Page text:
Some of the worst flooding in 1955 and 1964 had occurred on the Eel River because of development on downstream floodplains. The Eel, like (p.178) many of the coastal streams in the North Coast province of California, flows southeast to northwest along fault lines and is separated from the Klamath province by South Fork Mountain, one of the longest continuous mountains in the world. In the aftermath of the 1964 floods, flood-control dams were proposed along the Eel, with the Corps of Engineers in charge of planning. The only dam to survive early planning was the large Dos Rios dam, which would store twice as much water as Shasta Lake but have minimal effects on downstream floods on the main Eel. A local rancher, Richard Wilson, calculated the downstream effect of the dam on a Middle Fork flood and determined that it would reduce a 12-foot crest of the river to 11 feet, 6 inches; his arguments were water-tight. But more importantly, the lake would drown the town of Covelo, which included the Round Valley Indian Reservation. Governor Reagan had to make a decision, and in 1969, he decided against the dam, reportedly saying that the government had already broken enough treaties with the Indians. The death of Dos Rios, together with the spiraling cost of finishing the original plan of the California Water Project, brought the era of large dams in the Klamath region to a close. William Warne, who had worked for the Bureau of Reclamation and headed the California Water Plan, chose to ignore his failure to tame the rivers of the North Coast, instead taking credit for a grand integration of nature and culture in his 1973 history of the Bureau of Reclamation: “The people accept the great project as a part of their way of life. This may well be the ultimate accolade bestowed upon a bureaucrat; his work is so well done that his handiwork, in the thoughts of those whom it serves, becomes one with the mountains and the valleys, the rain and the sun. They accept it and cannot do without it” (160).
The people of the Klamath Mountains did not accept Warne’s dedication and have been able to live without it. Wild and Scenic Rivers legislation, passed by Congress on October 2, 1968, the same day that coastal Redwood National Park was created, finally stopped the arrogant bureaucrats who tried for almost four decades to completely dam the North Coast. In January 1981, just before the inauguration of President Ronald Reagan, Secretary of the Interior Cecil Andrus proclaimed “wild and scenic river” status for most of the threatened reaches of the Klamath, the Trinity, the Smith, and the Eel rivers, ending forever the dreams of the dam builders.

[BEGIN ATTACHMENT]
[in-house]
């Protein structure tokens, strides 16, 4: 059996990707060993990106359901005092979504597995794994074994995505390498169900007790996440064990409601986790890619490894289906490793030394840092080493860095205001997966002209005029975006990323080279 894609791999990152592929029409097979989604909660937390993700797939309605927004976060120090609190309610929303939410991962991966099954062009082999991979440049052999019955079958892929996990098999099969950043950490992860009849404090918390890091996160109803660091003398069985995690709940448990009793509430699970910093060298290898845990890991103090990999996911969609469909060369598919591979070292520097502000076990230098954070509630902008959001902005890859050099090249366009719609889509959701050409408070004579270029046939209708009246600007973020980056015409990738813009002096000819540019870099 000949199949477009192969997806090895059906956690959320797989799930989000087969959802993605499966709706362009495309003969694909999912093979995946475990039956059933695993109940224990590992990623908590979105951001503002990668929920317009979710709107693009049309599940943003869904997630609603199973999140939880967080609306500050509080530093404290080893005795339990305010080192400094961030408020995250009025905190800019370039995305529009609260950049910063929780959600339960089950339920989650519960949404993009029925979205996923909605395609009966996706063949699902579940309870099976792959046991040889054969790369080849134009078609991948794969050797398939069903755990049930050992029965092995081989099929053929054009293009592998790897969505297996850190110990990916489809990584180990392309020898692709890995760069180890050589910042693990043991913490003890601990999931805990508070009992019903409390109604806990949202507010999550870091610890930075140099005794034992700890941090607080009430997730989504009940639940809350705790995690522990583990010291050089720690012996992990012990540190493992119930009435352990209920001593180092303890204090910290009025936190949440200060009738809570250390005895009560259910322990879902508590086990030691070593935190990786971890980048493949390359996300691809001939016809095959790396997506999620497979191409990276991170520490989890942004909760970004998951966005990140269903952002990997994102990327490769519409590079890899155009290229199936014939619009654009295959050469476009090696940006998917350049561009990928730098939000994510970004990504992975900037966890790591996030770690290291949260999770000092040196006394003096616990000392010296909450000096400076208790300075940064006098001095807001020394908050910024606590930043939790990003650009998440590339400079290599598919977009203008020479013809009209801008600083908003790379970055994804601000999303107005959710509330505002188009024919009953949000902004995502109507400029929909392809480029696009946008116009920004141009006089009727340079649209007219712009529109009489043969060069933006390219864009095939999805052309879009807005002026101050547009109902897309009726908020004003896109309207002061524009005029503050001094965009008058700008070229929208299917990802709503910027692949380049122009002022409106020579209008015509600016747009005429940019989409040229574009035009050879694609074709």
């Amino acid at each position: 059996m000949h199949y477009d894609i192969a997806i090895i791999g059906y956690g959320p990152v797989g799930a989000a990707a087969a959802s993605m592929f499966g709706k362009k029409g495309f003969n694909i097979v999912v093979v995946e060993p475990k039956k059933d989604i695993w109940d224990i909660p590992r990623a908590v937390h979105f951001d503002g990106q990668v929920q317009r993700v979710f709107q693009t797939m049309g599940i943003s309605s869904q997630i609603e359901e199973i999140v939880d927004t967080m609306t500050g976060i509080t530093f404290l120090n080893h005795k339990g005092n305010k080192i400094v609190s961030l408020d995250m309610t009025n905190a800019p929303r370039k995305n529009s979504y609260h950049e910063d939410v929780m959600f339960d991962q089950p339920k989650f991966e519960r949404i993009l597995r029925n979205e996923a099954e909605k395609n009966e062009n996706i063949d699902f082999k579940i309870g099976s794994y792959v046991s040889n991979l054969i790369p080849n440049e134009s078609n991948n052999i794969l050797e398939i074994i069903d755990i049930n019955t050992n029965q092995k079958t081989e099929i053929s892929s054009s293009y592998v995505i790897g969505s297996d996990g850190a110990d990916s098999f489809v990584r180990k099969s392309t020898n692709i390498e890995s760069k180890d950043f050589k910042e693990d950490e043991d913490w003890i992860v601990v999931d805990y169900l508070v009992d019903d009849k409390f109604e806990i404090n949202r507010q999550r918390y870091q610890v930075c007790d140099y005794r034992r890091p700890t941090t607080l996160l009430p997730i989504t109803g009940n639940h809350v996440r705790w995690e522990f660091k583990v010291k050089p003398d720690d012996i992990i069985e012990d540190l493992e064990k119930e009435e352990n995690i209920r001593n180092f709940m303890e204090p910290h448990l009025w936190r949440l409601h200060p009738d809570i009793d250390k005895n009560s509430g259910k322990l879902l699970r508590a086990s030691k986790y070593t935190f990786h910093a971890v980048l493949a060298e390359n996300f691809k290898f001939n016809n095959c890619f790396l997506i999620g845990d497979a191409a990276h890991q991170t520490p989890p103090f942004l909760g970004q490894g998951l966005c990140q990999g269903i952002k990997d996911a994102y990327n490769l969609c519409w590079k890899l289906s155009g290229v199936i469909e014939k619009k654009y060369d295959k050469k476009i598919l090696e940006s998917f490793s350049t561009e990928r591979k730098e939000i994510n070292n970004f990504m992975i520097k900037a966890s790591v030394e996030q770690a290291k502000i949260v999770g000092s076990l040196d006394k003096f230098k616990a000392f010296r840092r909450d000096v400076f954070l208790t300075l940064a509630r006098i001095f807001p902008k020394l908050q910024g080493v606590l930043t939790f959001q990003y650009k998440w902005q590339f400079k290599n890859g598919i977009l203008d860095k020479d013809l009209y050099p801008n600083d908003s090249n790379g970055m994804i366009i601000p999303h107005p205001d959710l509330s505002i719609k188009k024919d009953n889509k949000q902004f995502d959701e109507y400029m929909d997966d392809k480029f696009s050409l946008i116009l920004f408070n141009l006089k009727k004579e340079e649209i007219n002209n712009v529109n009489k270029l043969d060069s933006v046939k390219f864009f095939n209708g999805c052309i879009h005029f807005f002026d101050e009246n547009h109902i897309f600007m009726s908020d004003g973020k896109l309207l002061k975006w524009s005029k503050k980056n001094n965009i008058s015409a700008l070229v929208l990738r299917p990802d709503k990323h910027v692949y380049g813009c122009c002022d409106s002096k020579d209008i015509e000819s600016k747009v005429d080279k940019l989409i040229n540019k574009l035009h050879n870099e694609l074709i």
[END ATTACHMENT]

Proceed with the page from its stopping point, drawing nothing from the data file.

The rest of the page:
But the battle for water continues to the present. As much as 90 percent of the flow of the Trinity River above the dam, in the early years of its operation, was diverted out of the Trinity basin and east through Clear (p.179) Creek tunnel to Whiskeytown Lake and then to the Sacramento River. Diversion has averaged 74 percent since the inception of the dam (until the implementation of the Trinity River Restoration Program [see chapter 16]). The Trinity River below the dam, after 1964, became about as exciting as the flow from a hose. The whitewater I saw as a child became an overgrown thicket of willow and alder, and the habitat for rearing anadromous fish precipitously declined. The Klamath downstream began to look like a gray water drain, soapy and full of excess nutrients from subsidized agriculture in the Klamath basin. In late summer 2002, a massive number of salmon died in the lower Klamath, and the water wars became habitat wars. How much reclamation is necessary to metamorphose into restoration? In addition to restoring a fully functional natural stream flow, what must we do to allow native organisms to persist at viable levels?